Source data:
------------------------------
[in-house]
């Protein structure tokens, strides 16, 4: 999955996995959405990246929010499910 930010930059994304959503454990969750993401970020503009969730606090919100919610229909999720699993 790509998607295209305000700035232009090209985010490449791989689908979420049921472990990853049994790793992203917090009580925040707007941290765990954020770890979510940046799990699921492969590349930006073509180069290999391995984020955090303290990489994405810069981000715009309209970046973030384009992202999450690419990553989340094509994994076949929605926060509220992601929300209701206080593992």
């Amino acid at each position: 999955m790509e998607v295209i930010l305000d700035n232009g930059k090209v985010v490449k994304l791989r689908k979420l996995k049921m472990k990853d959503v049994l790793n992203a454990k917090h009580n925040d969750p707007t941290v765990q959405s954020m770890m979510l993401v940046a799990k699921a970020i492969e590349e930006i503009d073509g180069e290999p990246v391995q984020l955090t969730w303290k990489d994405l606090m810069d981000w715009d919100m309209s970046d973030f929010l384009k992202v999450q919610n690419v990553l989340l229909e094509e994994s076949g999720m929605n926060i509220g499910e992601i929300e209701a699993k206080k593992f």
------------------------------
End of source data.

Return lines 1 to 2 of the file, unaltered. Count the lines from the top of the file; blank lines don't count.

[in-house]
């Protein structure tokens, strides 16, 4: 999955996995959405990246929010499910 930010930059994304959503454990969750993401970020503009969730606090919100919610229909999720699993 790509998607295209305000700035232009090209985010490449791989689908979420049921472990990853049994790793992203917090009580925040707007941290765990954020770890979510940046799990699921492969590349930006073509180069290999391995984020955090303290990489994405810069981000715009309209970046973030384009992202999450690419990553989340094509994994076949929605926060509220992601929300209701206080593992």